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News and Trends > Cannabis

Some Universities Offer Classes On Marijuana. LSU Plans to Grow It.

A number of prominent state universities have launched programs to prepare students for the legal cannabis industry.
Some Universities Offer Classes On Marijuana. LSU Plans to Grow It.
Image credit: Sharon Mccutcheon | EyeEm | Getty Images
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Not only can you partake of marijuana in many parts of the country, but now you can also learn at the university about the growing amount of scientific study, business opportunities and legal issues around the plant.

And these aren’t courses at small, obscure colleges. Universities adding cannabis classes include Ohio State University, the University of Washington, the University of Vermont and the University of California, Davis.

“The timing could not be better to give students the opportunity to have a profound understanding about the physiology and medical implications of cannabis use,” Luis Fernando Santana, the chair of physiology and membrane biology at the UC Davis School of Medicine, said in a press release announcing a new class on the psychology of cannabis.

While cannabis classes have taken off in the past two years, Louisiana State University took things in a new direction this month. They have won a big to work with a private company to grow and sell medical marijuana in the Pelican State.

Related: Science and FDA Say Cannabis Is Medicine but DEA Insists It Isn't

Profits In the Millions

Located in Baton Rouge, LSU is the largest public university in the state of Louisiana. In mid-September, the LSU AgCenter announced completion of a deal with GB Sciences Louisiana LLC to handle their medical marijuana business. Production will be conducted in an off-campus facility that is expected to open in 2018.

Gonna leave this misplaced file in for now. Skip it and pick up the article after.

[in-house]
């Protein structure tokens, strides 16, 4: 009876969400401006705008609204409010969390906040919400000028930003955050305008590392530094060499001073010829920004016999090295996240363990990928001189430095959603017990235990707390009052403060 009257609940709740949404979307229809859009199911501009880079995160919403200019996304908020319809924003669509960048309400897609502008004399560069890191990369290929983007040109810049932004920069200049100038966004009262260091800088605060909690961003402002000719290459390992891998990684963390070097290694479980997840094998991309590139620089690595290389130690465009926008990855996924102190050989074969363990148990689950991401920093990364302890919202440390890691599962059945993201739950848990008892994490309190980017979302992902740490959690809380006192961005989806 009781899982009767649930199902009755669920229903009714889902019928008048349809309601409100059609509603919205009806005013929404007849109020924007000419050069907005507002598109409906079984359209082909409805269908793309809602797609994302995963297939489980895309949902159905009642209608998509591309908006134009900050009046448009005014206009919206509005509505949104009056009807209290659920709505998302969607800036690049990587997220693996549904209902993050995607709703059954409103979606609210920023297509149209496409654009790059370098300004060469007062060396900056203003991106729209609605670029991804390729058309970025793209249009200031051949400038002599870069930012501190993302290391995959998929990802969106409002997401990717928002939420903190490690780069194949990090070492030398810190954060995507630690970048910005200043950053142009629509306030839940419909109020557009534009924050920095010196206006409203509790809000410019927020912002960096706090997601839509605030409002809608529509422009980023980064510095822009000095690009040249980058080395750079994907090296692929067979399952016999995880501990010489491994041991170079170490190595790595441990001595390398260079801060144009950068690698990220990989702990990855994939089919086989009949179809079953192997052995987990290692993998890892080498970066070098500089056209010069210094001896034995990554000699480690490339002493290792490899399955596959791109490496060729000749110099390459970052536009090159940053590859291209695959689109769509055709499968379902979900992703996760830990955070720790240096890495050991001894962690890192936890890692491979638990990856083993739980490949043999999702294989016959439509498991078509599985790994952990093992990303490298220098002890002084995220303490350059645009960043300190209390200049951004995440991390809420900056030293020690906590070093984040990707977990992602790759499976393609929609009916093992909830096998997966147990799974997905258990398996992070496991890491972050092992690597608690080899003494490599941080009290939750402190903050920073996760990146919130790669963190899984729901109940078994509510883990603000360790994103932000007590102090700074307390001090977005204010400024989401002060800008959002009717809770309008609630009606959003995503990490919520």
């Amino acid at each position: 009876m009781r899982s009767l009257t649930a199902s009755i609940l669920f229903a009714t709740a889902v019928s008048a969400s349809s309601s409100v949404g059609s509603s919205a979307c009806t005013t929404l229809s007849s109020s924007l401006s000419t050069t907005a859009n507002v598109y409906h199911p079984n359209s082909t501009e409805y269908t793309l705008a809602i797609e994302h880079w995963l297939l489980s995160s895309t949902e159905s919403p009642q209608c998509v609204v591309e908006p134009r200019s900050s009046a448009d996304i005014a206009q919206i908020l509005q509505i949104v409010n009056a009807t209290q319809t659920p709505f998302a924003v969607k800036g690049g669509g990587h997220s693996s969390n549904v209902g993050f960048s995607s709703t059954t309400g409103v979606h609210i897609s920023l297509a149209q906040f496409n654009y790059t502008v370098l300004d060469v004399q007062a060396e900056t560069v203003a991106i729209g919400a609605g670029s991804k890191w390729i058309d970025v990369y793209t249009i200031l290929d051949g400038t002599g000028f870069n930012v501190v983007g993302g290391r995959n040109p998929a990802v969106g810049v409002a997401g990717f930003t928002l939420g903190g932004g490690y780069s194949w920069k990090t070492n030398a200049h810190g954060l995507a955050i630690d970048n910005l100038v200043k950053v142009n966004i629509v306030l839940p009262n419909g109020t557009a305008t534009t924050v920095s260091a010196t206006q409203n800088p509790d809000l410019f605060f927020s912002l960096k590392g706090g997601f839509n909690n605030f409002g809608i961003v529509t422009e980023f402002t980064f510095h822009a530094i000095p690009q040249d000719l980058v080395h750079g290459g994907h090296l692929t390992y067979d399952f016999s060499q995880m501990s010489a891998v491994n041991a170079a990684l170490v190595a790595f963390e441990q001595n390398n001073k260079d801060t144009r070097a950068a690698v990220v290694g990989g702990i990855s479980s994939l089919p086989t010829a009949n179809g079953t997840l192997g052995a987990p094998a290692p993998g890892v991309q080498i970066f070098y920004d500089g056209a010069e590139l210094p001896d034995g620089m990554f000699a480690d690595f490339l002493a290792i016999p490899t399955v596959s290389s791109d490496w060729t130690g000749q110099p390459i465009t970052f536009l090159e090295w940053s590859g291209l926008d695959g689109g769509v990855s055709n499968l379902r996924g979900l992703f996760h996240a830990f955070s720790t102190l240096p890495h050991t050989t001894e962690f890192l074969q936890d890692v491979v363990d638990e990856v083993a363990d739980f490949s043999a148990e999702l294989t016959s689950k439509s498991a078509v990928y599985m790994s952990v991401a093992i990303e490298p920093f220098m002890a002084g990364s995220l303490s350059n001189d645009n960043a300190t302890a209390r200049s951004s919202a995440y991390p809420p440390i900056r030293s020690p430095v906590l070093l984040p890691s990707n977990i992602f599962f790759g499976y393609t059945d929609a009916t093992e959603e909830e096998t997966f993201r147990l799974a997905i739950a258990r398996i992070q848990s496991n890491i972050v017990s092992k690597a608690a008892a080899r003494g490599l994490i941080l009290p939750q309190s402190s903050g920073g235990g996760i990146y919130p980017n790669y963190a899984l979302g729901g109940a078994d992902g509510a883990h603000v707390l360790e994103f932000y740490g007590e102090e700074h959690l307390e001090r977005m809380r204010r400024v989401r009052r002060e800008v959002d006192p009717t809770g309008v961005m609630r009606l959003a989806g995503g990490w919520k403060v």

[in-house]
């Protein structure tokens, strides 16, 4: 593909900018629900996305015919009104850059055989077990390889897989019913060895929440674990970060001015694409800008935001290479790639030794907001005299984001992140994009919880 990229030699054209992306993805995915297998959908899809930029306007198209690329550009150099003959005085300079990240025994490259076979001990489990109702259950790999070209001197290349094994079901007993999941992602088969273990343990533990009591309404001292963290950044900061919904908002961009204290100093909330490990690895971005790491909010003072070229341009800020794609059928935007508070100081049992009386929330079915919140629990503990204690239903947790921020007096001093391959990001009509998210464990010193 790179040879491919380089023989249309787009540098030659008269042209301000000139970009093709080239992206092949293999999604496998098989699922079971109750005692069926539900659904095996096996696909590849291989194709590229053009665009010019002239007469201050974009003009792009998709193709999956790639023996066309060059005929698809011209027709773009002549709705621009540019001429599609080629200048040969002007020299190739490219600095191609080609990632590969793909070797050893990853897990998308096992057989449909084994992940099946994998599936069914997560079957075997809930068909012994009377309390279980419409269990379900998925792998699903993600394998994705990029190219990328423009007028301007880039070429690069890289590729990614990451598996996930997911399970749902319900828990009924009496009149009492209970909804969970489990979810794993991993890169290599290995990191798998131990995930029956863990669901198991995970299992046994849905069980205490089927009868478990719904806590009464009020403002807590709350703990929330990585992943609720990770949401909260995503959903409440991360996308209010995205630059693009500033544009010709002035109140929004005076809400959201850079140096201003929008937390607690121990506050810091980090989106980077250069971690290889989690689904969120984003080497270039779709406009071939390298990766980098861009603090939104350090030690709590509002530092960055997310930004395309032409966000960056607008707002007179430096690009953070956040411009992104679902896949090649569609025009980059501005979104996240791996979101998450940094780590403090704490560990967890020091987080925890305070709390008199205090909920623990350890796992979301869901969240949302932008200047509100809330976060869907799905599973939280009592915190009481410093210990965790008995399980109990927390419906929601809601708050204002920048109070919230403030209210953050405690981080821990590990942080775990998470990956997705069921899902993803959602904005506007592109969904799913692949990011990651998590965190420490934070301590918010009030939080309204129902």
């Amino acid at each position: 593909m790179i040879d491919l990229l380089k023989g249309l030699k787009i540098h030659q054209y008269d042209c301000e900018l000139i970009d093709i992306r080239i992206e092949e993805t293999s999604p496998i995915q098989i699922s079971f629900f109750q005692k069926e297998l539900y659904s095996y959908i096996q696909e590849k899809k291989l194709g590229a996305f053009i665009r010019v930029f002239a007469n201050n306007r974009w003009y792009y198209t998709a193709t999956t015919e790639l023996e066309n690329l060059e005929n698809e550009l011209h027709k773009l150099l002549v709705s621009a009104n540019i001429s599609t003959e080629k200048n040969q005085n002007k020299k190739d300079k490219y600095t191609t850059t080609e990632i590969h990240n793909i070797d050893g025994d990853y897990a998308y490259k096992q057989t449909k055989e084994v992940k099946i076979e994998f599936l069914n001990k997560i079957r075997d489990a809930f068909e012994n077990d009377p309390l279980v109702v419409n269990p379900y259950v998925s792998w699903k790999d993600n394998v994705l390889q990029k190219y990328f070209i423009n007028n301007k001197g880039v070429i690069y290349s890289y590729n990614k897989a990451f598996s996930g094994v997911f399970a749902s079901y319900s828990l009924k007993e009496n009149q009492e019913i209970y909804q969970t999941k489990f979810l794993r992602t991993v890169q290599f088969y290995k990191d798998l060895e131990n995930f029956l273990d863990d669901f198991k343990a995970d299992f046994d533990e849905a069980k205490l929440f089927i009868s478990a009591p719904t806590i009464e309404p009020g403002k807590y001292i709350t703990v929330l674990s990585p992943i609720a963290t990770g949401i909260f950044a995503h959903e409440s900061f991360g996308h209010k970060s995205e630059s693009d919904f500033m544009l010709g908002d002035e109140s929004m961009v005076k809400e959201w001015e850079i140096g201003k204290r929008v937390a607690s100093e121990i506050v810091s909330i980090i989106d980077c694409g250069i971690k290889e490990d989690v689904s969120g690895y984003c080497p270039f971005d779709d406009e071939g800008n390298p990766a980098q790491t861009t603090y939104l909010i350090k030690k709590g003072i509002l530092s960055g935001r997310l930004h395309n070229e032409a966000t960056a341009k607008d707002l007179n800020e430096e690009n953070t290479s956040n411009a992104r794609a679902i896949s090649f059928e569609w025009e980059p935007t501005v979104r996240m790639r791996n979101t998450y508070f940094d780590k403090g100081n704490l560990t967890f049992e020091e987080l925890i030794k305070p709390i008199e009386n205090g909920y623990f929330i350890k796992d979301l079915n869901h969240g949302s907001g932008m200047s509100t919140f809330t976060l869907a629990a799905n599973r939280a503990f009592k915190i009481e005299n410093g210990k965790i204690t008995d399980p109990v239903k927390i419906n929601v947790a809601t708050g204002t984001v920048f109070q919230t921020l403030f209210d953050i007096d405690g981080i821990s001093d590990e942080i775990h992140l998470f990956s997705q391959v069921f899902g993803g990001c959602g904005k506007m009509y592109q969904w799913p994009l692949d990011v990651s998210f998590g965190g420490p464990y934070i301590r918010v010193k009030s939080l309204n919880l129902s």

LSU stands to make millions. The deal calls for payment of $3.4 million to the school or 10 percent of the gross revenue over the next five years, whichever turns out to be greater.

GB Sciences Louisiana LLC is owned by Las Vegas-based biopharmaceutical company GB Sciences. The company plans to manufacture and sell medical marijuana for a variety of conditions, including chronic pain, arthritis, heart issues, Crohn’s disease, inflammatory bowel disease and asthma.

Bill Richardson, the LSU vice president over the AgCenter, told the Baton Rouge Advocate that “it is extremely important that we can provide patients with safe and consistent options to help improve their quality of life."

Related: 3 Must-Dos to Prepare for When Cannabis Is Federally Legal

A Variety of choices.

Students interested in learning about marijuana have a lot of options these days. The number of schools, and the topics covered, are all over the map.

They include the following.

The University of Vermont offers a Medical Marijuana and Cannabis Certification course that clinicians the latest information on medical marijuana science and healthcare applications.

The Moritz College of Law at Ohio State University offers a course on the legal issues surrounding the legalization of cannabis in certain parts of the country, including states’ rights and public health.

The University of Washington offers a course on Medical Cannabis and Chronic Pain  that focuses on scientific study on one of the most common uses of medical marijuana.

UCLA, which held a cannabis research symposium earlier this year, is working on opening a cannabis research center. The student newspaper advocated for the center earlier this year. With California becoming the biggest legal market for marijuana, the Daily Bruin editorial board reasoned, the university should take the lead on researching the issue.

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